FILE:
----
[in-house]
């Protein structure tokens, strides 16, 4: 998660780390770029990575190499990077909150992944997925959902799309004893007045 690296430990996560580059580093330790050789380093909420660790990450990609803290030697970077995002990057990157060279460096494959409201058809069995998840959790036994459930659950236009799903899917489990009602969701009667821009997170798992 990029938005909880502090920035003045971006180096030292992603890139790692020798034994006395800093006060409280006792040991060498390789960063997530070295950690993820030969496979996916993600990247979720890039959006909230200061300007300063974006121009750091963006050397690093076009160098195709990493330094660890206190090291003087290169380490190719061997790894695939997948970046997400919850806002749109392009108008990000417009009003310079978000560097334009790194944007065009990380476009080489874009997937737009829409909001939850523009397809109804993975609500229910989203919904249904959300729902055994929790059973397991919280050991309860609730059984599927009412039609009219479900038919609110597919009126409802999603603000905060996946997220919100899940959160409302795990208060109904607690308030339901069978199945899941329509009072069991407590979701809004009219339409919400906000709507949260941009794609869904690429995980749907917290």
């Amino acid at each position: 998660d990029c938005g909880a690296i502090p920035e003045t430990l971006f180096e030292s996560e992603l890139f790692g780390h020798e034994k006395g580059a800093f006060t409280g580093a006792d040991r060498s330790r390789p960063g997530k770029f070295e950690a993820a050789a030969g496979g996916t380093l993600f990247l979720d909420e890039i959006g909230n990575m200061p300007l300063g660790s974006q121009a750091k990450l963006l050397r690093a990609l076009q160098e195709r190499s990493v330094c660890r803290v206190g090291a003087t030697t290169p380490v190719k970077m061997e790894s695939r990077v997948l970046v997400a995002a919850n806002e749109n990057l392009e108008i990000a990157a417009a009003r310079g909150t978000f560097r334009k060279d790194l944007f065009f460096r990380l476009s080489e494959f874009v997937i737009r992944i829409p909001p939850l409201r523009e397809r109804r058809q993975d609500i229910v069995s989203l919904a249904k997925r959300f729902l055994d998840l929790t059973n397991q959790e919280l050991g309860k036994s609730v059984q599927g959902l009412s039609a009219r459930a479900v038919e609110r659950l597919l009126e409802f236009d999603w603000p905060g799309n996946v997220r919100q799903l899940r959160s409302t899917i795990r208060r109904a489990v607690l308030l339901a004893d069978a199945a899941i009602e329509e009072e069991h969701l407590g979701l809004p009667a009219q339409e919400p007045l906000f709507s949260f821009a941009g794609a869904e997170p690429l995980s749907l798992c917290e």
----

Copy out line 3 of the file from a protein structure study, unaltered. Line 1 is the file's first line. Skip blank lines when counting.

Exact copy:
């Amino acid at each position: 998660d990029c938005g909880a690296i502090p920035e003045t430990l971006f180096e030292s996560e992603l890139f790692g780390h020798e034994k006395g580059a800093f006060t409280g580093a006792d040991r060498s330790r390789p960063g997530k770029f070295e950690a993820a050789a030969g496979g996916t380093l993600f990247l979720d909420e890039i959006g909230n990575m200061p300007l300063g660790s974006q121009a750091k990450l963006l050397r690093a990609l076009q160098e195709r190499s990493v330094c660890r803290v206190g090291a003087t030697t290169p380490v190719k970077m061997e790894s695939r990077v997948l970046v997400a995002a919850n806002e749109n990057l392009e108008i990000a990157a417009a009003r310079g909150t978000f560097r334009k060279d790194l944007f065009f460096r990380l476009s080489e494959f874009v997937i737009r992944i829409p909001p939850l409201r523009e397809r109804r058809q993975d609500i229910v069995s989203l919904a249904k997925r959300f729902l055994d998840l929790t059973n397991q959790e919280l050991g309860k036994s609730v059984q599927g959902l009412s039609a009219r459930a479900v038919e609110r659950l597919l009126e409802f236009d999603w603000p905060g799309n996946v997220r919100q799903l899940r959160s409302t899917i795990r208060r109904a489990v607690l308030l339901a004893d069978a199945a899941i009602e329509e009072e069991h969701l407590g979701l809004p009667a009219q339409e919400p007045l906000f709507s949260f821009a941009g794609a869904e997170p690429l995980s749907l798992c917290e």